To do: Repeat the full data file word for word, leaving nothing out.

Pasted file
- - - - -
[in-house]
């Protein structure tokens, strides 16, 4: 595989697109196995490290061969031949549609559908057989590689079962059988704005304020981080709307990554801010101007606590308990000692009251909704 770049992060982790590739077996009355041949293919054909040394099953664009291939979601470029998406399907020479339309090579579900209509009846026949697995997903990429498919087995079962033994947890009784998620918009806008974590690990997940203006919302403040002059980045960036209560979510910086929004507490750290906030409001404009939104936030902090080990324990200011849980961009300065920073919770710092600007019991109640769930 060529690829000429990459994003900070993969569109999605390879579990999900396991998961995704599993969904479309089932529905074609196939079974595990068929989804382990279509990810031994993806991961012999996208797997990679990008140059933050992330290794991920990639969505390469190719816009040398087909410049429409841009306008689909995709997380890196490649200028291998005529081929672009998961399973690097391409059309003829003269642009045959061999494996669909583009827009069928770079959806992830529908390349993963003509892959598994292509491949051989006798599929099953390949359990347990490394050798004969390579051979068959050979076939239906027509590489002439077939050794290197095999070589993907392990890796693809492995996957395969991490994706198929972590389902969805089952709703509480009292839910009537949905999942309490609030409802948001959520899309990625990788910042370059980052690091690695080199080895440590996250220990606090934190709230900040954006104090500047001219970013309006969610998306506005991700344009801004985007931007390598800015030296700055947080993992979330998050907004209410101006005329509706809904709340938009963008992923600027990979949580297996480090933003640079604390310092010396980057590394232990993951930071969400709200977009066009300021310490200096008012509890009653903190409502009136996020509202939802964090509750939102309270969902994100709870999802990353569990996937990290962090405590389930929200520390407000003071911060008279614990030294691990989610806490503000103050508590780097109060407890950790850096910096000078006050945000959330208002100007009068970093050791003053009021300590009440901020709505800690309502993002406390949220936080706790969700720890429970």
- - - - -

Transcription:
[in-house]
């Protein structure tokens, strides 16, 4: 595989697109196995490290061969031949549609559908057989590689079962059988704005304020981080709307990554801010101007606590308990000692009251909704 770049992060982790590739077996009355041949293919054909040394099953664009291939979601470029998406399907020479339309090579579900209509009846026949697995997903990429498919087995079962033994947890009784998620918009806008974590690990997940203006919302403040002059980045960036209560979510910086929004507490750290906030409001404009939104936030902090080990324990200011849980961009300065920073919770710092600007019991109640769930 060529690829000429990459994003900070993969569109999605390879579990999900396991998961995704599993969904479309089932529905074609196939079974595990068929989804382990279509990810031994993806991961012999996208797997990679990008140059933050992330290794991920990639969505390469190719816009040398087909410049429409841009306008689909995709997380890196490649200028291998005529081929672009998961399973690097391409059309003829003269642009045959061999494996669909583009827009069928770079959806992830529908390349993963003509892959598994292509491949051989006798599929099953390949359990347990490394050798004969390579051979068959050979076939239906027509590489002439077939050794290197095999070589993907392990890796693809492995996957395969991490994706198929972590389902969805089952709703509480009292839910009537949905999942309490609030409802948001959520899309990625990788910042370059980052690091690695080199080895440590996250220990606090934190709230900040954006104090500047001219970013309006969610998306506005991700344009801004985007931007390598800015030296700055947080993992979330998050907004209410101006005329509706809904709340938009963008992923600027990979949580297996480090933003640079604390310092010396980057590394232990993951930071969400709200977009066009300021310490200096008012509890009653903190409502009136996020509202939802964090509750939102309270969902994100709870999802990353569990996937990290962090405590389930929200520390407000003071911060008279614990030294691990989610806490503000103050508590780097109060407890950790850096910096000078006050945000959330208002100007009068970093050791003053009021300590009440901020709505800690309502993002406390949220936080706790969700720890429970």